There are several aspects of science that have been adopted by management studies as well but that do not constitute an appropriate fit for the latter, and these have been discussed at length in my book (Systems Thinking for Effective Managers –The Road Less Travelled; Sage Publications) but I will just present one aspect that perfectly suits the context of science but is clearly inadequate in the context of managing societal entities such as business organisations. Scientists are constantly searching for universal solutions. If your solution to a problem works well in Mumbai and not in Kathmandu, it is not acceptable as a law. Context is ignored when a scientist carries out an experiment in his laboratory, for instance. Requiring it to work in different locations, under different conditions presupposes context free solutions. Contrast this to our experience in managing wherein we need tailor-made solutions to all our problems else they never really work. Context, in real life problems, impacts the solution significantly. From the above narration it is clear why such a policy of ignoring the context does not work: it is because these interconnected factors come into play and not cognizing with this fact renders futile our solutions. Despite being oblivious to the context science has successfully led the movement of change to a vastly improved standard of living throughout the world but that success may not repeat when we use the same principle in managing organisations.

Systems Approach

Naturally the logical question, at this juncture, is how do we overcome this shortcoming in our methodology? Well, the solution lies in approaching our managerial problems through an approach that seriously scrutinizes the context and develops solutions to problems accordingly. Essentially a methodology based upon a holistic perspective that cognizes with the context is needed. Systems Approach is posited in exactly this space and can, if used properly, serve the purpose satisfactorily. In this, a problem is not viewed in isolation but inclusive of the context. In other words, the problem and its context combine is the first port of call for problem solver. Solutions are developed based on the scrutiny of this combination and hence are more tuned to reality than our existing approach. A concept that forms the basis of this approach is that of a system. The definition of a system is beguiling in its simplicity: it is, “a system is a collection of interrelated parts and is open to its environment”. When a problem is considered in conjunction with its relevant context the combination forms a system. The parts are interrelated as discussed earlier and collectively this gives rise to a conceptual holistic entity – a system.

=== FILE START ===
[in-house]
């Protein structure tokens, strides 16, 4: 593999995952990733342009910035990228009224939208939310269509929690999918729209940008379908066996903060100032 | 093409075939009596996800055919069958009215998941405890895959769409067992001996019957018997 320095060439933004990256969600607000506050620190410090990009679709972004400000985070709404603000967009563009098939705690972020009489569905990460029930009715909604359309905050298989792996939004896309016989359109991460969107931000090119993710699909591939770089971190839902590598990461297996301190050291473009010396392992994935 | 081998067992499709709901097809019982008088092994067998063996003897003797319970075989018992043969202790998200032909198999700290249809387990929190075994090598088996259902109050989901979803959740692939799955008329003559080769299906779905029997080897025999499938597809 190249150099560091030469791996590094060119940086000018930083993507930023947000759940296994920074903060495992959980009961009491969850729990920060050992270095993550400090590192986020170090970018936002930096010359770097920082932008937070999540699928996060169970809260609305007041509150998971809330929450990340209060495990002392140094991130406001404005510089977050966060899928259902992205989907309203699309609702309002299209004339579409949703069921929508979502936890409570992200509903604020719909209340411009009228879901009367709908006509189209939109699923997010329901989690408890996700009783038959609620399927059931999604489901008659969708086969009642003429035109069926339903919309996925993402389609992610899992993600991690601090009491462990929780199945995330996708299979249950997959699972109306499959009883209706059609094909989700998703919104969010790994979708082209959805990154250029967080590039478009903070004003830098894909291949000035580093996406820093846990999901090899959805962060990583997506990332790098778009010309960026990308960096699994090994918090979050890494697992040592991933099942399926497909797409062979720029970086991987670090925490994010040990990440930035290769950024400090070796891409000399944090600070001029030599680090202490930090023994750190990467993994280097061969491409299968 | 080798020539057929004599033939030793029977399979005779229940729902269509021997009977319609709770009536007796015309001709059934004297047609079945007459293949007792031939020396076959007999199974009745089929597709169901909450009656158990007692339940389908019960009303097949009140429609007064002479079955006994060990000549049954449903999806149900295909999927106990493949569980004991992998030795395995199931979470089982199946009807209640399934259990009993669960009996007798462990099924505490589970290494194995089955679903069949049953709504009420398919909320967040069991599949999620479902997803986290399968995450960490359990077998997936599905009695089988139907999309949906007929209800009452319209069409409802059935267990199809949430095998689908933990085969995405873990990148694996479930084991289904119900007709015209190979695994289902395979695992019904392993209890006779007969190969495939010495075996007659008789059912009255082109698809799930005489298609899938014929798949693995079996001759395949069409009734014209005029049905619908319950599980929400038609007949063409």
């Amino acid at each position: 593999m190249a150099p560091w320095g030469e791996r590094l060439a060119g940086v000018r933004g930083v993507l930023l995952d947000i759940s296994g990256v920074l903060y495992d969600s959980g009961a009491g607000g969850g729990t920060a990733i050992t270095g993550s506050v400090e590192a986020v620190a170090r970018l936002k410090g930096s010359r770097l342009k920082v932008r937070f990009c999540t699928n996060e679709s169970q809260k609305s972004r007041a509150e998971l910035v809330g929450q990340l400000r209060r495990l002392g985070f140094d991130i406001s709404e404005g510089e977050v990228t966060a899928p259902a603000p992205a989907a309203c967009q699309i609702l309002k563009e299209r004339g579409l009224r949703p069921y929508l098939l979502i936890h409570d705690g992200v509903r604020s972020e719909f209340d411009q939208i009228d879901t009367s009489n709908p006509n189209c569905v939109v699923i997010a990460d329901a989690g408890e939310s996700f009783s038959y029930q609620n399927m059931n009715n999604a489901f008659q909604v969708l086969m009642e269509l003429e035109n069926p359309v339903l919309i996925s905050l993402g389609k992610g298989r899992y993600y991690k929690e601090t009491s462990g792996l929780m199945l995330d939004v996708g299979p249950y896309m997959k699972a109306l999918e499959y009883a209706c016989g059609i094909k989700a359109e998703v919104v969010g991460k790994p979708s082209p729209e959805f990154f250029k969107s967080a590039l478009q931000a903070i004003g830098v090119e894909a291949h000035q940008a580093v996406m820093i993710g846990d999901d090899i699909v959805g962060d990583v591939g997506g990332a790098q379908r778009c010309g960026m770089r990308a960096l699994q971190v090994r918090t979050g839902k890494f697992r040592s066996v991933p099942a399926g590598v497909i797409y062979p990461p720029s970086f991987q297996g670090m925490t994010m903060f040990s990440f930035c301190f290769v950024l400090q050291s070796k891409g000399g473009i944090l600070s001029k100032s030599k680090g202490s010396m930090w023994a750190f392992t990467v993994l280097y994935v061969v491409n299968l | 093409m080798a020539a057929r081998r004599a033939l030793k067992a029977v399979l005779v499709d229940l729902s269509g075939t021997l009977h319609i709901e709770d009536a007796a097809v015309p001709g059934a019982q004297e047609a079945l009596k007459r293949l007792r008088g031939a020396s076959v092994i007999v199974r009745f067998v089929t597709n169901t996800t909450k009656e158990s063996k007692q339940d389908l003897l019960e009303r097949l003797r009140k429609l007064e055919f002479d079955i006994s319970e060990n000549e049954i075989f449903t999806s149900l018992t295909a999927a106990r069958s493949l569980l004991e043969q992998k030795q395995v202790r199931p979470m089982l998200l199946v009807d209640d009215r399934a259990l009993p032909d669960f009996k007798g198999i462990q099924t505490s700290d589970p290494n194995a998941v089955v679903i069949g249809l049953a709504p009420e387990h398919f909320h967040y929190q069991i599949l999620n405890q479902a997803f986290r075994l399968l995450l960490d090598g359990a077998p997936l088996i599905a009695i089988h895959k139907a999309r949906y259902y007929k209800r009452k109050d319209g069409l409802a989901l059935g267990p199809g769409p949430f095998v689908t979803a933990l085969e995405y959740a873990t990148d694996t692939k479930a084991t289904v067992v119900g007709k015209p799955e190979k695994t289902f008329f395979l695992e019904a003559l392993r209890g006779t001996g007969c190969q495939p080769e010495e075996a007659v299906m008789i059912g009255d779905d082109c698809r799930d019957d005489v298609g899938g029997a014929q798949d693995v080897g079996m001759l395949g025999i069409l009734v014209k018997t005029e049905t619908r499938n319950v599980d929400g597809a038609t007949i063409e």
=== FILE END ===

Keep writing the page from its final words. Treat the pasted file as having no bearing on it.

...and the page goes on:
A word of caution needs to be stressed upon at this stage. The holistic approach incorporated through the use of systems lends a direction to any managerial inquiry or the process of developing a solution. Once the direction is established the standard methods of management would of course be applicable.

The problem is contained in the system and so are all interconnected factors. Cues to the solution derive from the system and not merely from the confines of the problem. Typically, such an approach will yield a solution that is in harmony with the context and therefore sustainable. The mere visual display of such a system itself will provide a host of insights. We may discover that some of our actions are inimical to the system? Answers to questions such as “How different is to be our management approach when we operate within the system”. “Will such an approach change our strategy formulation, organisation structuring, work systems design, leadership and management styles?” The answer is – Yes! All these will be strongly impacted by this altered approach, and I propose to discuss these and much more in the coming weeks. Tighten your seat belts because the journey will be a bumpy one.

Prashun K Dutta

Prashun has around 35 years of varied corporate experience, former CIO at Reliance Infrastructure and Tata Power, an Electrical Engineer and a fellow a Fellow in Management of the IIM(C). He is well known for his contribution to the electric utility sector where the systems implemented by him at RInfra and Tata Power have been adopted throughout the country. He is now a freelancing consultant to corporates.